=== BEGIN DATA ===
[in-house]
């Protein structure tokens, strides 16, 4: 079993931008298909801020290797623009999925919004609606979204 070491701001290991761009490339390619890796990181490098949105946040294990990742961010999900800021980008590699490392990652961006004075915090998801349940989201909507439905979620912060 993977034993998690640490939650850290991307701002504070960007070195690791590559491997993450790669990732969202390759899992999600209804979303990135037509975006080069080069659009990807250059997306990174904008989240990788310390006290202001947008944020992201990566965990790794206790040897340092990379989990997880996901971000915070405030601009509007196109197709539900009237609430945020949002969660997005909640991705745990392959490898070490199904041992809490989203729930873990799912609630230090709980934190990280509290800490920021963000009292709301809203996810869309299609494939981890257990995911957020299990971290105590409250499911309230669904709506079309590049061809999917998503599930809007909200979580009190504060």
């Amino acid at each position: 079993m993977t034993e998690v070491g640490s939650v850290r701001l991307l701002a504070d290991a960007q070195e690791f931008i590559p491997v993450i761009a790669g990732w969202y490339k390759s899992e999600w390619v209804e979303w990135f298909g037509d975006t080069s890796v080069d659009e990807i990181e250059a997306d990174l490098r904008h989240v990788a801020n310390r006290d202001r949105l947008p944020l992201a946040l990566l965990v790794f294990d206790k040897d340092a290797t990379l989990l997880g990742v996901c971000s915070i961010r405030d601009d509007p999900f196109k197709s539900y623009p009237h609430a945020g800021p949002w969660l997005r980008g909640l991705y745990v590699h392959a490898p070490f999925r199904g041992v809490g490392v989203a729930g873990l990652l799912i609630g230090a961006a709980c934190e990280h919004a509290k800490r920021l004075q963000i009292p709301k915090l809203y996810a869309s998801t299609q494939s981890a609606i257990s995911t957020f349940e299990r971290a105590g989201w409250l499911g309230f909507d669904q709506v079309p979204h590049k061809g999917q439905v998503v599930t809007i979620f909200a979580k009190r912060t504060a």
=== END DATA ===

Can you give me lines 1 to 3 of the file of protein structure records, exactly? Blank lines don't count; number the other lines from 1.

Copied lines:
[in-house]
């Protein structure tokens, strides 16, 4: 079993931008298909801020290797623009999925919004609606979204 070491701001290991761009490339390619890796990181490098949105946040294990990742961010999900800021980008590699490392990652961006004075915090998801349940989201909507439905979620912060 993977034993998690640490939650850290991307701002504070960007070195690791590559491997993450790669990732969202390759899992999600209804979303990135037509975006080069080069659009990807250059997306990174904008989240990788310390006290202001947008944020992201990566965990790794206790040897340092990379989990997880996901971000915070405030601009509007196109197709539900009237609430945020949002969660997005909640991705745990392959490898070490199904041992809490989203729930873990799912609630230090709980934190990280509290800490920021963000009292709301809203996810869309299609494939981890257990995911957020299990971290105590409250499911309230669904709506079309590049061809999917998503599930809007909200979580009190504060």
């Amino acid at each position: 079993m993977t034993e998690v070491g640490s939650v850290r701001l991307l701002a504070d290991a960007q070195e690791f931008i590559p491997v993450i761009a790669g990732w969202y490339k390759s899992e999600w390619v209804e979303w990135f298909g037509d975006t080069s890796v080069d659009e990807i990181e250059a997306d990174l490098r904008h989240v990788a801020n310390r006290d202001r949105l947008p944020l992201a946040l990566l965990v790794f294990d206790k040897d340092a290797t990379l989990l997880g990742v996901c971000s915070i961010r405030d601009d509007p999900f196109k197709s539900y623009p009237h609430a945020g800021p949002w969660l997005r980008g909640l991705y745990v590699h392959a490898p070490f999925r199904g041992v809490g490392v989203a729930g873990l990652l799912i609630g230090a961006a709980c934190e990280h919004a509290k800490r920021l004075q963000i009292p709301k915090l809203y996810a869309s998801t299609q494939s981890a609606i257990s995911t957020f349940e299990r971290a105590g989201w409250l499911g309230f909507d669904q709506v079309p979204h590049k061809g999917q439905v998503v599930t809007i979620f909200a979580k009190r912060t504060a």